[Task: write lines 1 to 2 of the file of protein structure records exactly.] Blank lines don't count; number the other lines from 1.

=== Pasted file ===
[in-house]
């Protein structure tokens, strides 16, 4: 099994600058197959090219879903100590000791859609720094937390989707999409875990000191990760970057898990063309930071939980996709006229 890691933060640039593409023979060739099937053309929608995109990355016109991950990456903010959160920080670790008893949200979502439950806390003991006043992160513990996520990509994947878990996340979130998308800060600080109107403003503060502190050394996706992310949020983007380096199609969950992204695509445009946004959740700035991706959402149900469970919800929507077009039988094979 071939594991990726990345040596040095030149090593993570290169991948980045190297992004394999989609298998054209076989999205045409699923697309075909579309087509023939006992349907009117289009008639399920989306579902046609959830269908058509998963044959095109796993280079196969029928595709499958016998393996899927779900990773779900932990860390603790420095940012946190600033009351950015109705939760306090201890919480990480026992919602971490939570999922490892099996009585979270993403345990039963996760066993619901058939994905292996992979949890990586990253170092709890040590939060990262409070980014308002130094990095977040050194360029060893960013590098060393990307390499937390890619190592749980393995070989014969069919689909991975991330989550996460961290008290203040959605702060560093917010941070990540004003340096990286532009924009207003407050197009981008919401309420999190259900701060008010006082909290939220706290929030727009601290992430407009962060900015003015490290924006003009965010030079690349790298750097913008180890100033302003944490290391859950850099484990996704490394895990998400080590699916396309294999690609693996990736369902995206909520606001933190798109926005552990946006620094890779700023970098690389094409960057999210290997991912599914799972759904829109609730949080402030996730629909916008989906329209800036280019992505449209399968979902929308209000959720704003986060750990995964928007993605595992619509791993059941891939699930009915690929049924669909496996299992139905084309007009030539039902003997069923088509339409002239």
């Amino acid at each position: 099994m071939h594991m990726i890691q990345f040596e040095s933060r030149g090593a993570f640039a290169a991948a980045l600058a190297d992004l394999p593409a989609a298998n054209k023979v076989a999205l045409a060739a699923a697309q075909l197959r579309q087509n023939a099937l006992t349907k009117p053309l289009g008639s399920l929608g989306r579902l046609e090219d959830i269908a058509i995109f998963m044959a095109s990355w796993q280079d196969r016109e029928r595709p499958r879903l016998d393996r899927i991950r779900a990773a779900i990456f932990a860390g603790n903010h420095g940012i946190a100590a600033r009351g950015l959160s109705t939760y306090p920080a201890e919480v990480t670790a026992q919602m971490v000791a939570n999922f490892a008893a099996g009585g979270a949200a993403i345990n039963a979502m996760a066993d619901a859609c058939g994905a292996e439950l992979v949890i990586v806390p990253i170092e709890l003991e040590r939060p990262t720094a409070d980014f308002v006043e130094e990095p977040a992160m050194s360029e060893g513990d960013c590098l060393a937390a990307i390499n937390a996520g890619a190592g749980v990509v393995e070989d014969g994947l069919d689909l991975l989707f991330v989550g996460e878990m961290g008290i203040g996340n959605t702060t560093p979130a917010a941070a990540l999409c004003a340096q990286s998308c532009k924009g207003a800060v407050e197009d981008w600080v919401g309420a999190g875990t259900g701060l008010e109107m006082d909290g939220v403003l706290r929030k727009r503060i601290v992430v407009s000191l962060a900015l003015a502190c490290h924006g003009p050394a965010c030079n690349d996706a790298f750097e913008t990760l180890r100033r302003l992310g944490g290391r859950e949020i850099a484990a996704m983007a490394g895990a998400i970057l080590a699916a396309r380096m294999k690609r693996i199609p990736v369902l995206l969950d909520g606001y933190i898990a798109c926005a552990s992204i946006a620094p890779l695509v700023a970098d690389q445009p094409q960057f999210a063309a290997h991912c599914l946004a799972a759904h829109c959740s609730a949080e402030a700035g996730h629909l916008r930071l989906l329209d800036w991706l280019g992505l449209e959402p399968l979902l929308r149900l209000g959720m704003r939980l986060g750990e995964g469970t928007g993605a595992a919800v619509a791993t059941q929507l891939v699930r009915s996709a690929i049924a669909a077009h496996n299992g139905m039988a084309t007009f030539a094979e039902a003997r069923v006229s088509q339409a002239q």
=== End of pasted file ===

[in-house]
């Protein structure tokens, strides 16, 4: 099994600058197959090219879903100590000791859609720094937390989707999409875990000191990760970057898990063309930071939980996709006229 890691933060640039593409023979060739099937053309929608995109990355016109991950990456903010959160920080670790008893949200979502439950806390003991006043992160513990996520990509994947878990996340979130998308800060600080109107403003503060502190050394996706992310949020983007380096199609969950992204695509445009946004959740700035991706959402149900469970919800929507077009039988094979 071939594991990726990345040596040095030149090593993570290169991948980045190297992004394999989609298998054209076989999205045409699923697309075909579309087509023939006992349907009117289009008639399920989306579902046609959830269908058509998963044959095109796993280079196969029928595709499958016998393996899927779900990773779900932990860390603790420095940012946190600033009351950015109705939760306090201890919480990480026992919602971490939570999922490892099996009585979270993403345990039963996760066993619901058939994905292996992979949890990586990253170092709890040590939060990262409070980014308002130094990095977040050194360029060893960013590098060393990307390499937390890619190592749980393995070989014969069919689909991975991330989550996460961290008290203040959605702060560093917010941070990540004003340096990286532009924009207003407050197009981008919401309420999190259900701060008010006082909290939220706290929030727009601290992430407009962060900015003015490290924006003009965010030079690349790298750097913008180890100033302003944490290391859950850099484990996704490394895990998400080590699916396309294999690609693996990736369902995206909520606001933190798109926005552990946006620094890779700023970098690389094409960057999210290997991912599914799972759904829109609730949080402030996730629909916008989906329209800036280019992505449209399968979902929308209000959720704003986060750990995964928007993605595992619509791993059941891939699930009915690929049924669909496996299992139905084309007009030539039902003997069923088509339409002239």